• L Enriques, 'Related Party Transactions' in JN Gordon and G Ringe (eds), The Oxford Handbook of Corporate Law and Governance (Oxford University Press 2018)
    DOI: 10.1093/oxfordhb/9780198743682.013.27
  • J Rowbottom, 'Reporting police investigations, privacy rights and social stigma: Richard v BBC' (2018) 10 Journal of Media Law [Case Note]
  • S Fredman, 'Reviving Indirect Discrimination: Essop v Home Office' in D. Clarry (ed), The UK Supreme Court Yearbook Vol 8 2016-2017 Legal Year (Appellate Press 2018)
  • S Enchelmaier, 'Stranded: 'European' Ltds Post-Brexit' (2018) 33 Journal of International Banking and Financial Law 513
  • AE Ezrachi and Maurice Stucke, 'Sustainable and Unchallenged Algorithmic Tacit Collusion' (2018) SSRN
    Algorithmic collusion is a hot topic within antitrust circles in Europe, US and beyond. But some economists downplay algorithmic collusion as unlikely, if not impossible. This paper responds to these criticisms by pointing to new emerging evidence and the gap between law and this particular economic theory. We explain why algorithmic tacit collusion isn’t only possible, but warrants the increasing concerns of many enforcers.
  • J Adams-Prassl, 'The Gig Economy before the Court of Justice: from digital service provision to work intermediation' in O Deinert, J Heuschmid, M Kittner, M Schmidt (ed), Demokratisierung der Wirtschaft durch Arbeitsrecht: Festschrift Thomas Klebe (Bund Verlag 2018)
  • TAO Endicott, 'The Public Trust' in Evan J. Criddle, Evan Fox-Decent, Andrew S. Gold, Sung Hui Kim, and Paul B. Miller (eds), Fiduciary Government (Cambridge University Press 2018) (forthcoming)
    All public power is held in trust. That explains the attraction of the fiduciary theory of government, which treats the duties of trustees and other fiduciaries in private law as an explanatory analogue for the duties of public officials and agencies, including the state. But I argue that, although public agencies have many fiduciary duties, and public officials generally have fiduciary duties to the agencies in which they serve the community, public duties are not generally fiduciary. Public power is held in trust in the sense that it is to be exercised for the public good. I seek to explain the fundamental difference between that duty of service to a community, and the fiduciary’s duty to serve the interests of beneficiaries.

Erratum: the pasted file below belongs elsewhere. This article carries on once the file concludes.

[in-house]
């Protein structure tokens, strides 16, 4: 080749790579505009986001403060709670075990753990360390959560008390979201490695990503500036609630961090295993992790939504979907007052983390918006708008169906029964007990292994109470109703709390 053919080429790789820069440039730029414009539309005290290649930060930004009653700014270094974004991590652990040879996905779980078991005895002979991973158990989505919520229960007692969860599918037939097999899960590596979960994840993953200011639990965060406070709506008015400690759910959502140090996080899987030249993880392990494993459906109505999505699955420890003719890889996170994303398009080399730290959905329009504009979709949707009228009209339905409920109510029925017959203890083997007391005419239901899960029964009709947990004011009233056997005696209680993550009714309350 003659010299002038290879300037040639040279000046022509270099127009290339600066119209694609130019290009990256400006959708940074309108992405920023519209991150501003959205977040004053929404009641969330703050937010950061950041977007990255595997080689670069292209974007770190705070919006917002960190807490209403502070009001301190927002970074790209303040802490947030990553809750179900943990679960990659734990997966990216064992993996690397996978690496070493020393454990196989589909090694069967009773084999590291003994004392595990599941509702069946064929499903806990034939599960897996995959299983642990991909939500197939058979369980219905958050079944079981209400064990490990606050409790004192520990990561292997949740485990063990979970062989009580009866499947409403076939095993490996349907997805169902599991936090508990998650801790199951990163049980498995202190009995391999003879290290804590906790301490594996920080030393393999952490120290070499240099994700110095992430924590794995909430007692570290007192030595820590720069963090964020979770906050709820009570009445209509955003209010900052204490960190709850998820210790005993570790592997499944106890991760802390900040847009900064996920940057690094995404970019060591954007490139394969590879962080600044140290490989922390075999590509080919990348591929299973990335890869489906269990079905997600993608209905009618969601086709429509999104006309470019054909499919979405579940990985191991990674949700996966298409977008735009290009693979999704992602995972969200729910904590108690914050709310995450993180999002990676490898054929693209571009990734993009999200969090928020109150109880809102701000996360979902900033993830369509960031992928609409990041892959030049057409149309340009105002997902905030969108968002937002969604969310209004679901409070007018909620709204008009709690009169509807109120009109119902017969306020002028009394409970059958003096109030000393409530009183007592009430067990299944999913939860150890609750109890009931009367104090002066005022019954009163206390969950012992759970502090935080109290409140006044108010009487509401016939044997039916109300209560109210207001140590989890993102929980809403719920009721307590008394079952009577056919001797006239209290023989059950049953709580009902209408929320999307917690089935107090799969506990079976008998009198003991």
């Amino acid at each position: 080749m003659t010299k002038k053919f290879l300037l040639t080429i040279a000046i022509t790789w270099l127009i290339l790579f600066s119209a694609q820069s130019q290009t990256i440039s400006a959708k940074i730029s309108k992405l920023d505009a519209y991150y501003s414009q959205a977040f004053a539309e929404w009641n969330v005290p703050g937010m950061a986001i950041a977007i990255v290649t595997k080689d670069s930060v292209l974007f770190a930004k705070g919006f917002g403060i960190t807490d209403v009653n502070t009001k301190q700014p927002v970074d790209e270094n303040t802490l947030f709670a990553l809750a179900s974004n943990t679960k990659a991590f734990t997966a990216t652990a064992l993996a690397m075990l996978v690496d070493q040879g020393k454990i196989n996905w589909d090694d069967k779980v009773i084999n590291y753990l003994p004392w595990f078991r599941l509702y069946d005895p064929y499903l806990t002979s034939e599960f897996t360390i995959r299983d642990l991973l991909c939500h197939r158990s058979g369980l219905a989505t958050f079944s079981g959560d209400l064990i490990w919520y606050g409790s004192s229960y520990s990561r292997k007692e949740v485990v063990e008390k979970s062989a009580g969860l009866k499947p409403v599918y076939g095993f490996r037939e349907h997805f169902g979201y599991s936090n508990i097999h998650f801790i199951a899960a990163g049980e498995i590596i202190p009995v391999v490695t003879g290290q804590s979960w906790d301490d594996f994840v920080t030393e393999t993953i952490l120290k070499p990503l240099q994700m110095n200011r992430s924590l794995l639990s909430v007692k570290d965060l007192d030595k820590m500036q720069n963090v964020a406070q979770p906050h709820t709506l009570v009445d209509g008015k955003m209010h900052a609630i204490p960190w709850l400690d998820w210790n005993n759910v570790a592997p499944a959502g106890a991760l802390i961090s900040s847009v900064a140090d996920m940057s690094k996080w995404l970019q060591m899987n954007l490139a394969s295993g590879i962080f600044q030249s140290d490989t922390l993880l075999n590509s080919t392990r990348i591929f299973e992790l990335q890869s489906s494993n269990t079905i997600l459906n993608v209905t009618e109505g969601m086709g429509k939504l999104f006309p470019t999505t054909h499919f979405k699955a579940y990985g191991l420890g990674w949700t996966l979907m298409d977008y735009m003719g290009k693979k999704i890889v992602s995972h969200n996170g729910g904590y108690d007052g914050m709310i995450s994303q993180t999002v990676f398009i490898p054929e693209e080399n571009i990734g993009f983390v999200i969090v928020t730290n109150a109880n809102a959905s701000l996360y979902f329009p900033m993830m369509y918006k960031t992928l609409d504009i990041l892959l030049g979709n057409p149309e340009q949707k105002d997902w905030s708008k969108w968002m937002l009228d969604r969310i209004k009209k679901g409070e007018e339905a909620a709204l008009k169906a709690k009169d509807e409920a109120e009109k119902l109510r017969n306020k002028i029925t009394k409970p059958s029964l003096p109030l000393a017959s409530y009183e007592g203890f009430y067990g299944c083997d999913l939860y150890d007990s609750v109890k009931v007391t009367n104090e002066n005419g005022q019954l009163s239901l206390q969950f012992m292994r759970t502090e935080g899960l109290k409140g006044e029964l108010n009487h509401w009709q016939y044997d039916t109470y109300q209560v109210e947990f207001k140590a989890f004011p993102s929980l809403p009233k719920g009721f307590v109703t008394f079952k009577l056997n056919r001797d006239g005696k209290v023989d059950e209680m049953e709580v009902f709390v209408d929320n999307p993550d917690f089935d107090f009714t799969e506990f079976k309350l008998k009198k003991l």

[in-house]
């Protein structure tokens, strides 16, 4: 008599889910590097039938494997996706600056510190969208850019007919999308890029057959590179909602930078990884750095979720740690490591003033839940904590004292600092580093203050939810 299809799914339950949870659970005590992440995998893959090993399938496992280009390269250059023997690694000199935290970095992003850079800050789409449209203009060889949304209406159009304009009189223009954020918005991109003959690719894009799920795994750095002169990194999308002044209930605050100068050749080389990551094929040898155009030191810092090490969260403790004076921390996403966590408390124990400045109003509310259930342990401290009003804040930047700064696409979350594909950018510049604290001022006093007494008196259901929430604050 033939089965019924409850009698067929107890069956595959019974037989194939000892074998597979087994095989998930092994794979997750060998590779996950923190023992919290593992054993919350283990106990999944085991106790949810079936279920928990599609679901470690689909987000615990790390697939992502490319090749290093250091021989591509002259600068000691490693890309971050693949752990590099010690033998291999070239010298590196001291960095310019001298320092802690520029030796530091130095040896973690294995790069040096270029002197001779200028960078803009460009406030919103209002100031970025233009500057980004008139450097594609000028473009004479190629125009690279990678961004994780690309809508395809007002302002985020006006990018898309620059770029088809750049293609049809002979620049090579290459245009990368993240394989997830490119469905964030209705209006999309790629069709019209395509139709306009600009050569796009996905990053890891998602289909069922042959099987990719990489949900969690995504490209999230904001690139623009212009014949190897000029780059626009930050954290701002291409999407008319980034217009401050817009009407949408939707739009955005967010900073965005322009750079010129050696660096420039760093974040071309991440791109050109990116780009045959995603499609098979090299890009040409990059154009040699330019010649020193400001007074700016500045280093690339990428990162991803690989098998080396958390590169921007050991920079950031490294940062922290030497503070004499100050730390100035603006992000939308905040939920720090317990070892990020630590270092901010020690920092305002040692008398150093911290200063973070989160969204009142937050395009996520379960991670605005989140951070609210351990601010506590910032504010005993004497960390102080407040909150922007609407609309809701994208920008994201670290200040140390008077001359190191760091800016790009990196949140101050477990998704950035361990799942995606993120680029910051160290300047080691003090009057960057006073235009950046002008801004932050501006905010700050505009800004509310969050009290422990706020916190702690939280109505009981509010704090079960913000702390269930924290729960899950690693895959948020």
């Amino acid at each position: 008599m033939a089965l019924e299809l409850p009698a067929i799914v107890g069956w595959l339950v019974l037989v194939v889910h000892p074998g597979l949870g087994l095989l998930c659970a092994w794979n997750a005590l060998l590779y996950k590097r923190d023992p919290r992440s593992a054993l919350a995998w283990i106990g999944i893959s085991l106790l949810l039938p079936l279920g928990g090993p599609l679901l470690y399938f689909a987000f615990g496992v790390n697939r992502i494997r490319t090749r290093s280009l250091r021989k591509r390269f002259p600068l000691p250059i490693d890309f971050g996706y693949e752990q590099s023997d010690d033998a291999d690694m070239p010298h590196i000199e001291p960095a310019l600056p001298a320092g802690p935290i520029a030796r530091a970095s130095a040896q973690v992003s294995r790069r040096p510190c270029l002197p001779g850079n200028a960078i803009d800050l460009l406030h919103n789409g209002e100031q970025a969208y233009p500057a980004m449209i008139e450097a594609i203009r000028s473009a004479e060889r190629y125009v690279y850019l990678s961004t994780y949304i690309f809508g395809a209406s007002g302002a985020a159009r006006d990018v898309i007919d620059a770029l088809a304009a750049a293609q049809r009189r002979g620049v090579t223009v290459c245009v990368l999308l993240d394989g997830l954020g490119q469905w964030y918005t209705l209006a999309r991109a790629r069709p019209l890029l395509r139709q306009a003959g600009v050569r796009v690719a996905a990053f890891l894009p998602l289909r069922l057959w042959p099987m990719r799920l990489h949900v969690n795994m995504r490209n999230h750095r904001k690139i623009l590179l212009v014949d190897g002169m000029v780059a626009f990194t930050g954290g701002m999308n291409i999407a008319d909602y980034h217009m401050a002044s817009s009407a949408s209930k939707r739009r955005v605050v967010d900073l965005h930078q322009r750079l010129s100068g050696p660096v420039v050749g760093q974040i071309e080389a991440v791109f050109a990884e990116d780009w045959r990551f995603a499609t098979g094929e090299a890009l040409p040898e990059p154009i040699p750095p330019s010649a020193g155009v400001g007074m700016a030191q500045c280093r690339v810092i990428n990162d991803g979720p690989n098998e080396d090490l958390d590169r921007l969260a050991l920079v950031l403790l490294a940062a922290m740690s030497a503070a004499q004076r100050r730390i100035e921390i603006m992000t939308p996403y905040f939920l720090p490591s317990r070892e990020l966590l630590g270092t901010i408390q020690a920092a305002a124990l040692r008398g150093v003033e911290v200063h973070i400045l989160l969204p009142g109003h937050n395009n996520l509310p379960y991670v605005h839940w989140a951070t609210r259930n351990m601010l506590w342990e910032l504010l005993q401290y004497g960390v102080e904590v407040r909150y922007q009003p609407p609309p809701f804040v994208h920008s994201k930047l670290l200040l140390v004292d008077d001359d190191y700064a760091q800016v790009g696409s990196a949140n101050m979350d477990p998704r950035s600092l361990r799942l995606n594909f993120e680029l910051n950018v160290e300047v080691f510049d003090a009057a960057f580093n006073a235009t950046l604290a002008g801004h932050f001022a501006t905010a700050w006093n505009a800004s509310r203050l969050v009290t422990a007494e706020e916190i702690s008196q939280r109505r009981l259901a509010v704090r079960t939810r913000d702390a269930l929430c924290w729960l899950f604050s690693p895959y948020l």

ISBN: 9781108155267
  • H Collins, 'The Revolutionary Trajectory of EU Contract Law towards Post-national law' in Sarah Worthington Andrew Robertson Graham Virgo (ed), Revolution and Evolution in Private Law (Hart Publishing 2018)
    Examines the nature of EU contract law, with particular emphasis on its techno law characteristics of instrumentalism, functionalism, and incompleteness, with a view to explaining how it requires legimation and effectiveness by appeals to legal materials that consist mainly of fundamental rights drawn from the EU Charter of fundamental rights. This change in the source of law is revolutionary in the sense that it bases the regulation of private relations on rights rather than rules, and those rights are supra national sources of law.
    ISBN: 978-1-50991-324-4
  • J Rowbottom, 'The transformation of obscenity law' (2018) 27 Information & Communications Technology Law 4
    DOI: 10.1080/13600834.2017.1393929
    This article looks at the number of convictions for a group of offences categorised as obscenity-related in the official statistics. While the aggregate numbers show a dramatic rise, this article examines the trends in relation to the individual offences. The article shows that the law of obscenity has undergone a significant transformation. A central change has been the shift from the publisher as the target for criminal liability to the viewer of the content (for example, through the introduction of possession offences). A further change is the move away from the reliance on broadly worded offences to provisions that target a narrower range of content. Those two changes explain why the number of convictions has sharply increased while the law has become more permissive as to the types of content that can be published. The discussion places these changes into context, looking at the original rationale for the offences and how the interpretation and usage of the legislative provisions has evolved with the system of communication and distribution.
    ISBN: 1360-0834
  • J Adams-Prassl and M Risak, 'Working in the Gig Economy – Flexibility Without Security?' in R Singer and T Bazzani (eds), European Employment Policies: Current Challenges (Berliner Juristische Universitätsschriften – Zivilrecht Band 76 2018)
  • A Adams and J Adams-Prassl, Zero-Hours Work in the United Kingdom ((2018) ILO Conditions of Work and Employment Series 101 2018)